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Let’s Get Serious About FriendFeed; the 1995 Message Board, the Smart Consolidator and the Stolen Conversation
To borrow a phrase from a friend, "I’d like to get serious for a minute," and tonight I’d like to get serious about FriendFeed. They launched "Friendfeed Rooms" today and many bloggers are juiced about it. Philip over at Google Blogoscoped has a good writeup about it. Earlier this week I sat behind Robert Scoble at the Mediabistro Circus conference in NYC. What I saw was Robert looking at Friendfeed every second – it seemed every other second he was clicking the comment button and typing something in (I couldn’t see what). I watched this behavior for about 20 minutes before he went on stage.
There are two sides to FriendFeed; a 1995 message board and what I call a "smart consolidator." Not sure I really need to talk much about the 1995 message board except to say it works. You can start a thread and others can comment on it. Of course it doesn’t do it as well as Vbulletin or PHPbb does, but it works. I am ok with another message board tool.
The other half of the FriendFeed is the smart consolidator. What it does is allow you to add all of your social services to one place, creating a rich stream. The consolidated stream is a great idea – I can subscribe to Louis Gray’s feed and keep up with everything that he’s working on. From his Flickr photos to his blog feed to his Tumblr, Facebook, LinkedIn, Twitter, etc, etc, etc. There are a lot of these social aggregators, FriendFeed seems to have won the game because of their "star" founders and their ability to generate buzz in the "250". Josh Catone from RWW discusses the need for blogger buzz to get the engine going. I’d suggest that FriendFeed got pumped because of their "star" founders more than because of the quality of the app to start with.
If FriendFeed stopped with the great smart consolidator, they would rock. Instead what they have done is "steal" the conversation in an attempt to keep people within FriendFeed. Let’s use Robert Scoble’s post about his laptop as an example. Robert posted a message on Twitter with a link to a photo on Flickr of his laptop stickers (where’s the CN one Robert?!?!). Here’s the FriendFeed thread on the "topic". Thirty replies on FriendFeed, potentially a hundred on Twitter and a couple dozen on Flickr. Is this type of fragmented conversation ok? It makes sense on Flickr since that’s where the conversation started and it makes sense on Flickr because that’s where the image lives (one could argue that the conversation belongs only on Flickr). The conversation does not make sense on FriendFeed. When someone sees the link to the Flickr photo on FriendFeed and clicks to view the photo, why not comment there, on the actual photo? Instead the user returns to FriendFeed and comments.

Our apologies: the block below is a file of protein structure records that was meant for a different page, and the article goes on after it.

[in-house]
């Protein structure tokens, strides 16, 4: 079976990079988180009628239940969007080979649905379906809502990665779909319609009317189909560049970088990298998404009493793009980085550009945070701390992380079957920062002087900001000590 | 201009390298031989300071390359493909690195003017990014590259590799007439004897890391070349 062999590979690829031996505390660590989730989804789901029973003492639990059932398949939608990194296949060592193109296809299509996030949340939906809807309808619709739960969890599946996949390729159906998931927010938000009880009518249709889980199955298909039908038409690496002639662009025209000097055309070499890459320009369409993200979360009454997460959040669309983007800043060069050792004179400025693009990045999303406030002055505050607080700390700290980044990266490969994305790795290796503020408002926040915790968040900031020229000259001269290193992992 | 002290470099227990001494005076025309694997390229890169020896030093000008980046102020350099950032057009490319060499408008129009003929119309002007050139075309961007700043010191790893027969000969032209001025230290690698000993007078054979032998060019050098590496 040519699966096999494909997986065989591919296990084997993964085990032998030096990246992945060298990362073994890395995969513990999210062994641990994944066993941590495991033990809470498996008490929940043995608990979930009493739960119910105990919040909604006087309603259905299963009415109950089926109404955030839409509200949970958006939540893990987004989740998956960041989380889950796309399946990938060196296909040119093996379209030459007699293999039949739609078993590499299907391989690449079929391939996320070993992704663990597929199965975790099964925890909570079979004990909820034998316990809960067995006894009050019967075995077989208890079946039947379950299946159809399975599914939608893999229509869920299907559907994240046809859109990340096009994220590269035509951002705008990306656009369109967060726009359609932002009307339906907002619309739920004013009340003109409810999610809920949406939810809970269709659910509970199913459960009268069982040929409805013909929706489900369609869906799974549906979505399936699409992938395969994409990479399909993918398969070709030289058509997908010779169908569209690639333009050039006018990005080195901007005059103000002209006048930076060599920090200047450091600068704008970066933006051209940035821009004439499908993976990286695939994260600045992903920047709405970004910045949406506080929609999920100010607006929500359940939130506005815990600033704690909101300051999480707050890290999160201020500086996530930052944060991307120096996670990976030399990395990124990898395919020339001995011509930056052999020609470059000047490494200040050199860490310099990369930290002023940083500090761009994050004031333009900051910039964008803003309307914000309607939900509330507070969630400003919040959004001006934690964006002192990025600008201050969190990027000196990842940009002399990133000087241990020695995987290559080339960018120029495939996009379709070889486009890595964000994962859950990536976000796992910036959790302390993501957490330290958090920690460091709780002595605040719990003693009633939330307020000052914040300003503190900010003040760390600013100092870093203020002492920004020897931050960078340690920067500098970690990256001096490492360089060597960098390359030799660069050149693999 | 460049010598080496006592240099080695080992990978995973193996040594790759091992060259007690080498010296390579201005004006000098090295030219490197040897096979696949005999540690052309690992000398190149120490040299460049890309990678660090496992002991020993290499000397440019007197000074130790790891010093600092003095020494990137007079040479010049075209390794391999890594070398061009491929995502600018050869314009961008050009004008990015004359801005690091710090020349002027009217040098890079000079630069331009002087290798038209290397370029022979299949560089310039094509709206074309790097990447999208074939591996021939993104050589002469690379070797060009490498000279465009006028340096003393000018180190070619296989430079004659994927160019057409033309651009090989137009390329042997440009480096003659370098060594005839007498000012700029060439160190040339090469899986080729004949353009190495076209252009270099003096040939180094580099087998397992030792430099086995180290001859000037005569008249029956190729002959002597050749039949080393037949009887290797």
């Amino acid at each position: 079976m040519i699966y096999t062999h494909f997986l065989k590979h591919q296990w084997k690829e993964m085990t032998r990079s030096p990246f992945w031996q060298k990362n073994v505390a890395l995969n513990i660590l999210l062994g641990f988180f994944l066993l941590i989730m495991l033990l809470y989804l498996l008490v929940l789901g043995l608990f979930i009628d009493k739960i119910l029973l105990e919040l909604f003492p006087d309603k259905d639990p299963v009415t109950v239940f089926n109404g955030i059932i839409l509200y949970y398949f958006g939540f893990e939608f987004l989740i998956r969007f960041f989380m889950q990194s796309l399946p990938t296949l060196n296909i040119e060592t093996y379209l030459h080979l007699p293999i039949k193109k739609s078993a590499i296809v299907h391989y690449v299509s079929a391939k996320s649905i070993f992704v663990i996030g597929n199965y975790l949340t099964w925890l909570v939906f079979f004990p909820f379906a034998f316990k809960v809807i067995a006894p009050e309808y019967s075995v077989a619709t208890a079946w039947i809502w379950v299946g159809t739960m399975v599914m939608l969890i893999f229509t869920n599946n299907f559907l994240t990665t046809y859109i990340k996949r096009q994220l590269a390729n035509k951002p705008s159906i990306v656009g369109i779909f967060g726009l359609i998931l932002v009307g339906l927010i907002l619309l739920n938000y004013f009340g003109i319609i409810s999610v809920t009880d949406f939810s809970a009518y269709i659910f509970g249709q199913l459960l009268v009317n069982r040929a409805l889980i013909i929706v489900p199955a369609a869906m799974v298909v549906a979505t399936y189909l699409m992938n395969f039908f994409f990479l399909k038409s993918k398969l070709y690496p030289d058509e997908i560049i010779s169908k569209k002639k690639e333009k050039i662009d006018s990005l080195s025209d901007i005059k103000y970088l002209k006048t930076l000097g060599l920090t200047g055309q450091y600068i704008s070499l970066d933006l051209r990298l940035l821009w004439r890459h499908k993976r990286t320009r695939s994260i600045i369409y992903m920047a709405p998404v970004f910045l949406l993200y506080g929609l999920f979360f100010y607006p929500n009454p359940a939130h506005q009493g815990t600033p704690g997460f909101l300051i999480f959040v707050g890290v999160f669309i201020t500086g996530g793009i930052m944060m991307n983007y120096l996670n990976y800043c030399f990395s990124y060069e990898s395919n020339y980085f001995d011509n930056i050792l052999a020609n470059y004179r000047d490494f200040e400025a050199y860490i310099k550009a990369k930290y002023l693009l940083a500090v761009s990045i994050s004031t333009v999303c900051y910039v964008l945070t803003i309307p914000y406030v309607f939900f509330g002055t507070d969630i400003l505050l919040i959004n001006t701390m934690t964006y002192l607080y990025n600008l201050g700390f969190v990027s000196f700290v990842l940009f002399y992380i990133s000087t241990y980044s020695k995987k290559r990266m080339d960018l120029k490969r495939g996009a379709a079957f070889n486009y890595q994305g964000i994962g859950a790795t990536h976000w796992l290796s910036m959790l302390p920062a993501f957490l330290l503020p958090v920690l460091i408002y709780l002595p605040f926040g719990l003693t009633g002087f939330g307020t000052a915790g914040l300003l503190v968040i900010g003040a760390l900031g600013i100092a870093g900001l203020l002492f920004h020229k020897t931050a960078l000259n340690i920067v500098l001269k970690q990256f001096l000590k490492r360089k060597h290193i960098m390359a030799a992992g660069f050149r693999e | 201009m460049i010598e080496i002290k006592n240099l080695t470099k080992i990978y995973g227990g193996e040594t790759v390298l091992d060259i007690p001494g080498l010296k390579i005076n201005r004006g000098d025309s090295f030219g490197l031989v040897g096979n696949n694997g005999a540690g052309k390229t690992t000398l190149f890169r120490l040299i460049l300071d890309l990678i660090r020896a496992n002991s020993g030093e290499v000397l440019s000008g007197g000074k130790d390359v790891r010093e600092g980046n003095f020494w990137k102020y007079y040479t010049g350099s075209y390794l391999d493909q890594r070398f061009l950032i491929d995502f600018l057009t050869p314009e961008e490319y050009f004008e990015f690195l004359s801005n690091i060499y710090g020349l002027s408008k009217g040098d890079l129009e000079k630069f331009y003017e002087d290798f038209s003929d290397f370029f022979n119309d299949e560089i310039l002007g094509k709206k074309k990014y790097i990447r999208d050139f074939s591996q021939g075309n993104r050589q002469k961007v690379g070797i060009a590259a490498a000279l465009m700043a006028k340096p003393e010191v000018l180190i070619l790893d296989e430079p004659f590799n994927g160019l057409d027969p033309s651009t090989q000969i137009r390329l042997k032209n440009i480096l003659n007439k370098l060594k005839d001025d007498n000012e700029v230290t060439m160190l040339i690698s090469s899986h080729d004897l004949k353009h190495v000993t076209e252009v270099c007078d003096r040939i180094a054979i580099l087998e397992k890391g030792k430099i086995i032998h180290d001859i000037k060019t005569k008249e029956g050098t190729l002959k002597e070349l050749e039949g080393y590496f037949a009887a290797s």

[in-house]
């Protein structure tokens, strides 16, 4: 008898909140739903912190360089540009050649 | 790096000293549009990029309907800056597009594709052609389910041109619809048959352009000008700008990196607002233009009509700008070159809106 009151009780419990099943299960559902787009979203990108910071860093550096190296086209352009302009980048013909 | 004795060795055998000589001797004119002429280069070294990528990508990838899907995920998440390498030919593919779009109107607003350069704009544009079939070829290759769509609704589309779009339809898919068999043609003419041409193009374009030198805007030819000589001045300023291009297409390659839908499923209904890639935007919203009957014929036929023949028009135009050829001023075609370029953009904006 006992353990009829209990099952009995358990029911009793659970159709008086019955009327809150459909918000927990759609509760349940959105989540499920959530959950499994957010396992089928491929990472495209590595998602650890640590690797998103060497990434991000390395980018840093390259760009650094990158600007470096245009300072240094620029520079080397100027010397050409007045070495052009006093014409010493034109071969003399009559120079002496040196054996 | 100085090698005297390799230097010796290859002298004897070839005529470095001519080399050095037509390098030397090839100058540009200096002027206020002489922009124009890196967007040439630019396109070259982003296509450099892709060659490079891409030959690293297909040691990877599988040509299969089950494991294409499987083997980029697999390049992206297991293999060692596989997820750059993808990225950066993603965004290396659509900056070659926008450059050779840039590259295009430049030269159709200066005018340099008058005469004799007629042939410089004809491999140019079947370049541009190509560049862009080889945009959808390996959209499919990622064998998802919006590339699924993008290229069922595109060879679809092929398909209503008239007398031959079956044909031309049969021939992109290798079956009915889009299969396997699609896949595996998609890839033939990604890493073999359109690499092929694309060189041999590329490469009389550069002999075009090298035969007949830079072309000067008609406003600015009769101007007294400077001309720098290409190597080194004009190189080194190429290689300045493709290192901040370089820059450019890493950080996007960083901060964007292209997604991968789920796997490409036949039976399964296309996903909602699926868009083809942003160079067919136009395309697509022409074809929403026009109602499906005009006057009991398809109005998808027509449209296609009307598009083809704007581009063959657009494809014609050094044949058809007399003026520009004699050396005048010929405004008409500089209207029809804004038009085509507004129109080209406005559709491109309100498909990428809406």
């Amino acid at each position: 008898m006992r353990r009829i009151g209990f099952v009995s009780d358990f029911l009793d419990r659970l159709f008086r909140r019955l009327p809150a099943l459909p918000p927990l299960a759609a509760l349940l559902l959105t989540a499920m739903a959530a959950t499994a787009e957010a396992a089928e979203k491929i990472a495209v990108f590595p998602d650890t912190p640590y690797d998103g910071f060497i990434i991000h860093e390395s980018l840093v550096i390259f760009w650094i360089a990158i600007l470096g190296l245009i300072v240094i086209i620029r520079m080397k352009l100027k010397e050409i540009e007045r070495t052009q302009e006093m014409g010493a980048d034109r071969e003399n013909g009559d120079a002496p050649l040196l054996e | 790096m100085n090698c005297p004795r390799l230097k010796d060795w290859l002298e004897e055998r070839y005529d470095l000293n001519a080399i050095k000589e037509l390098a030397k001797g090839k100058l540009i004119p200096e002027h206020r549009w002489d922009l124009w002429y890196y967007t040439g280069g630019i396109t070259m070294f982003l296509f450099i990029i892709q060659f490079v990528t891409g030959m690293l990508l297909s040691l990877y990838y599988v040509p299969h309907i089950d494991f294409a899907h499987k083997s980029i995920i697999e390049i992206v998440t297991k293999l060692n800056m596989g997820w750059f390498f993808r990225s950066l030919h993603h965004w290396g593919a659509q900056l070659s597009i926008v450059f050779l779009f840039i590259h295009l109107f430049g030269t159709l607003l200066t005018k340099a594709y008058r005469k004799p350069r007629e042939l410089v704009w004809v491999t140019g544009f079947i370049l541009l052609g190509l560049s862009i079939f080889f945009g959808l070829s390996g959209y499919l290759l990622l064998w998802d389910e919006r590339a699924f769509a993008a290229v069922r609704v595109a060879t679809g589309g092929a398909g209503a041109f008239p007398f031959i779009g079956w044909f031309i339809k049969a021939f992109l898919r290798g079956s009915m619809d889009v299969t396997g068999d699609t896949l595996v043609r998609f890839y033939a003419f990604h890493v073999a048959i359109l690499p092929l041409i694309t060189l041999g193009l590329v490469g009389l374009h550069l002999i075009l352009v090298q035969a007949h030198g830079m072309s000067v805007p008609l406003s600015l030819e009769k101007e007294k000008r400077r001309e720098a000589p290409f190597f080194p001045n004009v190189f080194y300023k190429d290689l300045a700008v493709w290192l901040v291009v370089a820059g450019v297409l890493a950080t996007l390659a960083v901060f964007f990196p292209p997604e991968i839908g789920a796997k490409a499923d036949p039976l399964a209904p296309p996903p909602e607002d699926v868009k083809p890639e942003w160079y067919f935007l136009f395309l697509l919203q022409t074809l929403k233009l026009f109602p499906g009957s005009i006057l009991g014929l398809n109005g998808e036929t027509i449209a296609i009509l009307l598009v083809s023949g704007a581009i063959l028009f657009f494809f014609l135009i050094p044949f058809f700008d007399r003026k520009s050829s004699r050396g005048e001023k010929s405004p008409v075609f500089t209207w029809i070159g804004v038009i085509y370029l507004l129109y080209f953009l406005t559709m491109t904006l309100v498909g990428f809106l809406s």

I’d like to offer a simple solution that would satisfy me and actually make FriendFeed 1000x more useful. Remove comments from FriendFeed and have FriendFeed aggregate (view only) the comments from all of the social services they aggregate. That would be the absolute best scenario. A user can read all of the comments on FriendFeed but to actually comment they go to the source. Then anyone who isn’t a FriendFeed user can still see the entire conversation, participate in the conversation and FriendFeed users don’t have to look at multiple sources to see the entire conversation. What this also does is allow the content creator (photo, video, whatever) to get involved in the conversation without having to monitor FriendFeed as well.
The bottom line is that a reader should see and contribute to the conversation as a whole and the content provider should have the same ability. And I am not just talking about text bloggers.
In a chat tonight with a powerful tech blogger he said, "I mean, you can talk wherever you want, I guess… but I don’t need to pay attention to you if you’re doing it outside of my post." And this is why the conversation should be centralized where it begins. Will it work 100% of the time? Of course not but it will work in the overwhelming majority of the time. Why does FriendFeed want to keep comments on the FF site? Simple… it’s the business plan. Stealing the conversation is where the money is – just go talk to Digg to see. Check out my article regarding why Digg shouldn’t allow comments.
Does FriendFeed have potential to go mainstream? Sure. If they could learn to create a service that benefits both publishers and users (they currently serve neither well), they would create a powerful force in social aggregation.